The wages of net neutrality’s repeal can be fatal
WASHINGTON—It is not too big of a leap to say that the end of net neutrality is both lethal and fatal. Ask the California wildfire fighters.
The U.S. Catholic bishops had argued for the preservation of open-internet rules, lest internet service providers divert web traffic into fast lanes and slow lanes depending how much the user is willing to pay. It shouldn’t matter, they argued, if you’re watching a new movie on Netflix or watching the livestream of a diocesan Mass for shut-ins.
But paid prioritization has changed all of that since the Federal Communications Commission eliminated the 2015 net neutrality rules.
Now, back to California. Firefighters battling the wildfire in Mendocino, California — the largest the state had ever seen — were using wireless connections to coordinate tactics and maneuvers.
Until they couldn’t.
It turned out that Verizon, the firefighters’ service providers, started throttling their data. According to a suit filed Aug. 21, the firefighters were told by Verizon they needed to switch to a plan that cost more than double what they were currently paying before normal data service would be restored — even though they were already on a presumably “unlimited” plan.
Verizon initially called the problem a “customer service mistake.”
But nearly 460,000 burned acres, 277 destroyed buildings and one dead firefighter later, the public set off its own firestorm — of protest. Verizon changed its tune.
In a statement issued Aug. 24, the telecom giant said it was sorry, adding it would unveil a new so-called unlimited plan for first responders that will not be throttled. The new plan was to be unveiled before the end of August, “with no caps on mobile solutions and automatically includes priority access,” said Mike Maiorana, Verizon’s senior vice president of public sector: “And we will make it easy to upgrade service at no additional cost.”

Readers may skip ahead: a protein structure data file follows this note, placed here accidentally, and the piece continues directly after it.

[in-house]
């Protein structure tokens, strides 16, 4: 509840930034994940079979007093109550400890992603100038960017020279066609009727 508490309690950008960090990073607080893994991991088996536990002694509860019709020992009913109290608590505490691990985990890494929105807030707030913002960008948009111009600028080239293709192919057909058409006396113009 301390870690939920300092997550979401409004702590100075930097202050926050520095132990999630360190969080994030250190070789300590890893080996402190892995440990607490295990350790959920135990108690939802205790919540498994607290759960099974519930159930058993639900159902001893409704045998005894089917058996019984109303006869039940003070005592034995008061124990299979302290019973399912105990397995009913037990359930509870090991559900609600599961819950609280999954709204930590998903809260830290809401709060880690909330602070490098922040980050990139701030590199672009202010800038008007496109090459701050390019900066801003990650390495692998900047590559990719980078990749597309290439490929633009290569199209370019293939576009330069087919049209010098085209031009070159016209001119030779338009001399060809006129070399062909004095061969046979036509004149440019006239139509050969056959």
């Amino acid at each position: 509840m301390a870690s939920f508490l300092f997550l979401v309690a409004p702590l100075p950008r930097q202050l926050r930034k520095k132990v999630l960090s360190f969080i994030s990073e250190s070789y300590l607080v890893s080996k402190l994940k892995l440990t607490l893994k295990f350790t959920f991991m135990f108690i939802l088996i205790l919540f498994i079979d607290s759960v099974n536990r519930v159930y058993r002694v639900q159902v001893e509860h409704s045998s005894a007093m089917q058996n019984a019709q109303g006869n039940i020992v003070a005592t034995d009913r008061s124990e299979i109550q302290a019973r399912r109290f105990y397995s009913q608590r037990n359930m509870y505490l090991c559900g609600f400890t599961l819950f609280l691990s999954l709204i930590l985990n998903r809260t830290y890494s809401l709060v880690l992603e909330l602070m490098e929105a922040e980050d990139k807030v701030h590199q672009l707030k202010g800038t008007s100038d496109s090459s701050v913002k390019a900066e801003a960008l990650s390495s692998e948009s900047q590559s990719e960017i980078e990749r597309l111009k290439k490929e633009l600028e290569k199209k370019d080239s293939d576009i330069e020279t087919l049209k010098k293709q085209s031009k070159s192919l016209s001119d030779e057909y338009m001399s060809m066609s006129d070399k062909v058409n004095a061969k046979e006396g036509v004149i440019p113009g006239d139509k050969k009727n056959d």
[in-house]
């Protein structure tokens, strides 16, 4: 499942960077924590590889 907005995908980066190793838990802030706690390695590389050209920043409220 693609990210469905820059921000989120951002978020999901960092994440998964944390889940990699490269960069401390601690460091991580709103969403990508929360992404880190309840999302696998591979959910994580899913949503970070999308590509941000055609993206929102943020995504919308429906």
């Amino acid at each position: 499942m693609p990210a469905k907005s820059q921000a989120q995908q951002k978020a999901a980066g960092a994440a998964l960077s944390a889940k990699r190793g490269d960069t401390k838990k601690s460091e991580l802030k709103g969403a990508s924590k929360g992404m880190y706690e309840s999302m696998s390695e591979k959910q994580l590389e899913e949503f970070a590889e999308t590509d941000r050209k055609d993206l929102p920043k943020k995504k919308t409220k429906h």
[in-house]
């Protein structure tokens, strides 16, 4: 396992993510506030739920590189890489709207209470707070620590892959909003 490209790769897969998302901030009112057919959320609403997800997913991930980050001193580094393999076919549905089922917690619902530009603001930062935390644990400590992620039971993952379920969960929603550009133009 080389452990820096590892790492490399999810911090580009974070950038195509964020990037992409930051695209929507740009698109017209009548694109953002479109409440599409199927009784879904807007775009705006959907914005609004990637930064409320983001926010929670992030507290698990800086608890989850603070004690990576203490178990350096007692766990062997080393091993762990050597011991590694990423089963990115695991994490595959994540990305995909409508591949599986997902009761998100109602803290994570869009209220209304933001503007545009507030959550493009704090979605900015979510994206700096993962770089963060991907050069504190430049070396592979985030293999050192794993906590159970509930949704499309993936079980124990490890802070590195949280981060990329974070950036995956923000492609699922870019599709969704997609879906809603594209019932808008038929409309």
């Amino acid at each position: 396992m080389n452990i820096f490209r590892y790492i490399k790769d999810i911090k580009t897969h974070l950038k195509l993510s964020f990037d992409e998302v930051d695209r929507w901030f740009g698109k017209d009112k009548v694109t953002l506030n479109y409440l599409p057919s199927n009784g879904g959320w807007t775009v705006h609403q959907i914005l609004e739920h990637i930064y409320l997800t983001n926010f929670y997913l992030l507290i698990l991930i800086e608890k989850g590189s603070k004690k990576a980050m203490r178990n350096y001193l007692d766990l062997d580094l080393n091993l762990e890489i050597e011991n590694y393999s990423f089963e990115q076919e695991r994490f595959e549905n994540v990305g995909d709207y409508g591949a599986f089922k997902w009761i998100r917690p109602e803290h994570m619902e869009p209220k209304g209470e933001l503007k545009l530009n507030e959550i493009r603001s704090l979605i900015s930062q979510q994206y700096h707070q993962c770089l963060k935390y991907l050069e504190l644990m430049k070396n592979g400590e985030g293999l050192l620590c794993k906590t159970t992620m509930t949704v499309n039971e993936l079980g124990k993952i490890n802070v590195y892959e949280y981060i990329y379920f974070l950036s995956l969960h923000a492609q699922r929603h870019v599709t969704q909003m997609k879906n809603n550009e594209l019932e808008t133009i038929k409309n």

If only it were that easy.
USA Today tech writer Jefferson Graham said the typical person uses 7 gigabytes of data a month. Verizon and AT&T, he added, start throttling at 22 megabytes — and 25 megabytes for public safety workers. By comparison, he noted, Sprint and T-Mobile, which are smaller than their foes and which hope to merge in the United States, don’t do any throttling until a user reaches 50 megabytes.
Would users who feel burned by Verizon be inclined to switch?
Some in Congress want an investigation into the throttling.
“The FTC must investigate whether Verizon and other communications companies are being unfair or deceptive in the services they’re offering to public safety entities, and if so, to determine what remedies are appropriate to ensure our first responders have adequate service when lives are on the line,” the letter said. It also asked the FTC to investigate whether Verizon’s actions could be considered “unfair or deceptive” under Section 5 of the Federal Trade Commission Act.
Such is the nature of complaints in the post-net neutrality world. Before its demise, consumers and consumer advocates could seek near-immediate relief from the FCC, which could take steps to prevent something from happening. Today, the FTC is the vehicle to make complaints, but only after the fact, once the damage has been done.
By Mark Pattison/Catholic News Service